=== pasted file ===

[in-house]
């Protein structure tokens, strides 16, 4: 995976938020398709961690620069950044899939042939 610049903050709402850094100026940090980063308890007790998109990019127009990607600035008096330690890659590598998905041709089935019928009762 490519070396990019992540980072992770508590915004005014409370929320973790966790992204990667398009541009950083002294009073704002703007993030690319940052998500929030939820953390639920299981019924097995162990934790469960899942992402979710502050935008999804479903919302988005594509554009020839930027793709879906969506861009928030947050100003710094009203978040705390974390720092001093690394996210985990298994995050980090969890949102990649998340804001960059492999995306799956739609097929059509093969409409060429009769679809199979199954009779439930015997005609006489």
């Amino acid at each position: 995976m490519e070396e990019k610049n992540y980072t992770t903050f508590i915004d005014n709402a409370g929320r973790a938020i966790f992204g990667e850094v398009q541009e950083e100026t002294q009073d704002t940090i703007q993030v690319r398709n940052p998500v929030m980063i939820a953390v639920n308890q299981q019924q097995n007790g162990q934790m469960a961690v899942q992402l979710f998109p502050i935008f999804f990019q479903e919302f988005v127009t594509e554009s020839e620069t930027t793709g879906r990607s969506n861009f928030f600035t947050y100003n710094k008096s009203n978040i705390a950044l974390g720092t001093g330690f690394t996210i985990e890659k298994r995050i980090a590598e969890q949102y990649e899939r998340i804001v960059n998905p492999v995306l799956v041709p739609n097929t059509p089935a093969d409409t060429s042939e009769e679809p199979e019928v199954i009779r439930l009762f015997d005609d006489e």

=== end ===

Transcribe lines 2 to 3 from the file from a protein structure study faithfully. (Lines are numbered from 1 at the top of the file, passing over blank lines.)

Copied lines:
């Protein structure tokens, strides 16, 4: 995976938020398709961690620069950044899939042939 610049903050709402850094100026940090980063308890007790998109990019127009990607600035008096330690890659590598998905041709089935019928009762 490519070396990019992540980072992770508590915004005014409370929320973790966790992204990667398009541009950083002294009073704002703007993030690319940052998500929030939820953390639920299981019924097995162990934790469960899942992402979710502050935008999804479903919302988005594509554009020839930027793709879906969506861009928030947050100003710094009203978040705390974390720092001093690394996210985990298994995050980090969890949102990649998340804001960059492999995306799956739609097929059509093969409409060429009769679809199979199954009779439930015997005609006489």
């Amino acid at each position: 995976m490519e070396e990019k610049n992540y980072t992770t903050f508590i915004d005014n709402a409370g929320r973790a938020i966790f992204g990667e850094v398009q541009e950083e100026t002294q009073d704002t940090i703007q993030v690319r398709n940052p998500v929030m980063i939820a953390v639920n308890q299981q019924q097995n007790g162990q934790m469960a961690v899942q992402l979710f998109p502050i935008f999804f990019q479903e919302f988005v127009t594509e554009s020839e620069t930027t793709g879906r990607s969506n861009f928030f600035t947050y100003n710094k008096s009203n978040i705390a950044l974390g720092t001093g330690f690394t996210i985990e890659k298994r995050i980090a590598e969890q949102y990649e899939r998340i804001v960059n998905p492999v995306l799956v041709p739609n097929t059509p089935a093969d409409t060429s042939e009769e679809p199979e019928v199954i009779r439930l009762f015997d005609d006489e």